CB: I think it’s one of the great joys of life when you see somebody wearing your shoes, or you see a college team wearing your shoes—I tell you what one of the highlights of my life was, when I saw an NBA player wearing my shoes. I mean, that was really one of the highlights of the whole shoe thing. And let me tell ya something, I’m not just gonna blow smoke up Nike’s ass. Not that that wouldn’t be fine. Nike is probably the greatest thing that ever happened to sneakers. Nike made it cool to wear sneakers. I’m not just saying that because I’m with Nike. Shoes were not anything until Nike—and I gotta give Michael Jordan all the credit, love and respect that he deserves—Michael Jordan and Nike made sneakers cool.

Q: How did you feel when Nike came to you with this project, to have all your teams represented.
CB: Well, it was great for me. It was great for me. Like I said, I was most excited about my high school, college was a bonus, and I love seeing my old NBA stuff. But it’s just great for me.

Q: You’ve been a competitor all your life. On the court, when it came to your shoes, did you ever see another signature shoe that Nike did and say ‘I want a shoe like that.’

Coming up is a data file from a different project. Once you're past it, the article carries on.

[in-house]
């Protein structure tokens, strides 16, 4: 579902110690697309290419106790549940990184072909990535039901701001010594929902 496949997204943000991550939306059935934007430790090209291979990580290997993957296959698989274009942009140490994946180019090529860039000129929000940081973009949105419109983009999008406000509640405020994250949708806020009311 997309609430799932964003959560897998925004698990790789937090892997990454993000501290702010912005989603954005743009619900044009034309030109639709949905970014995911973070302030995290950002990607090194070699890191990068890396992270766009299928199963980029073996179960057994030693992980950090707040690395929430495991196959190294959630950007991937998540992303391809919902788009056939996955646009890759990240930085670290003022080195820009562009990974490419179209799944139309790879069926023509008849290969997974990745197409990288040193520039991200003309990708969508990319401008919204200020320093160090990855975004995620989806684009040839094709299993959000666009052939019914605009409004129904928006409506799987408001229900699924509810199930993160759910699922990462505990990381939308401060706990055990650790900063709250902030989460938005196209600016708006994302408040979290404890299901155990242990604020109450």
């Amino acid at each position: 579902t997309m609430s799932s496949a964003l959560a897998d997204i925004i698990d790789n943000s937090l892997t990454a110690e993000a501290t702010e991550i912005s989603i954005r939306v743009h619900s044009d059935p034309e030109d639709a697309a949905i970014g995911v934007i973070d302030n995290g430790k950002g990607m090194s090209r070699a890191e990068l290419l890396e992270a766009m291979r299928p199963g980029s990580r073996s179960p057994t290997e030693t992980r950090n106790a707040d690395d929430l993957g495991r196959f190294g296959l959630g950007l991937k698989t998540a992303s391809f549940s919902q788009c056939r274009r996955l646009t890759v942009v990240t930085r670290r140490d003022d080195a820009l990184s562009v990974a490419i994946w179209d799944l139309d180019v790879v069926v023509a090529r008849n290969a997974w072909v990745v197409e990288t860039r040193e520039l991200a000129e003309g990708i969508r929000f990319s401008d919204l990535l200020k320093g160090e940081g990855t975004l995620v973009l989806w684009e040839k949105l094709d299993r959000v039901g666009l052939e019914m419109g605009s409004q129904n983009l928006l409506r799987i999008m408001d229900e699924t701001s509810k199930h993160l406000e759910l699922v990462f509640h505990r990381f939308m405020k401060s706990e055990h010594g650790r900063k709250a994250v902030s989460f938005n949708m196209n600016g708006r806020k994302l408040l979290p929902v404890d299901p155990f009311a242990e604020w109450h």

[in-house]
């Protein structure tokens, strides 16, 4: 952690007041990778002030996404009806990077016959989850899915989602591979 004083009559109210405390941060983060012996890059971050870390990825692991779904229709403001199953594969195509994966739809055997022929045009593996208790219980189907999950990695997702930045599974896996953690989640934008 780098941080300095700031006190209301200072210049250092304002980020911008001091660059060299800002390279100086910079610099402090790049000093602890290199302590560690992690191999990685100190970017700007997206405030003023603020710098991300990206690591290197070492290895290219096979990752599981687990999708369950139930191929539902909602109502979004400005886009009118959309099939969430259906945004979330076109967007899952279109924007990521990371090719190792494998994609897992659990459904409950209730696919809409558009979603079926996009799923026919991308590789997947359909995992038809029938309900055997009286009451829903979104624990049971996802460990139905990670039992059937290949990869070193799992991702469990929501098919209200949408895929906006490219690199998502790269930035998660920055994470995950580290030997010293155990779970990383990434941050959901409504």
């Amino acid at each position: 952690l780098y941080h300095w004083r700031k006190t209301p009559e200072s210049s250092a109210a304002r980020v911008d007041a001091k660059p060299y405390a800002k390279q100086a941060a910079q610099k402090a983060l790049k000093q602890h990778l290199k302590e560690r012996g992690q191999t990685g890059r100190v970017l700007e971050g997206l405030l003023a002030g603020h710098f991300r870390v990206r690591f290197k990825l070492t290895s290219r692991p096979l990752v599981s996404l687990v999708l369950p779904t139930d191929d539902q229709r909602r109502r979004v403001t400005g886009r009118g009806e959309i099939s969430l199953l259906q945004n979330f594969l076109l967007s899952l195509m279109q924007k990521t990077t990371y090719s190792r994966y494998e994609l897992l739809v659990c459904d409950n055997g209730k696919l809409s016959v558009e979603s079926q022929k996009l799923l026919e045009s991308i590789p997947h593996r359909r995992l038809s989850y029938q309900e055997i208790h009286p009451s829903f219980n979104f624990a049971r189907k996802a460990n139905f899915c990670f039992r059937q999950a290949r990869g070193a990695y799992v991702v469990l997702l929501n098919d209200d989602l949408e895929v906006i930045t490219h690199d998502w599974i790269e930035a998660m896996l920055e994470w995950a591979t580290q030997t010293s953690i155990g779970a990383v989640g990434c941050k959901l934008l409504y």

CB: The only player that I ever saw—they tried some with Scottie Pippen, David Robinson, all those guys—everybody wanted Michael Jordan’s shoes. I told you, Michael Jordan made it cool…[laughs] Michael Jordan is the only person in the history of sports, or let’s say the NBA, where everyone says ‘I gotta have some of those.’ Like LeBron’s a great player, I don’t know how his shoes are sellin’. Even Allen Iverson’s had great shoes, Kobe’s had shoes, but Michael Jordan is the only guy where everybody says I gotta have some of those.

Q: Do you own some?
CB: Oh yeah. I wore ‘em several times. And then I wear some of his stuff off the court. But Michael Jordan and Nike they gotta get the credit they deserve. They made it cool to wear sneakers.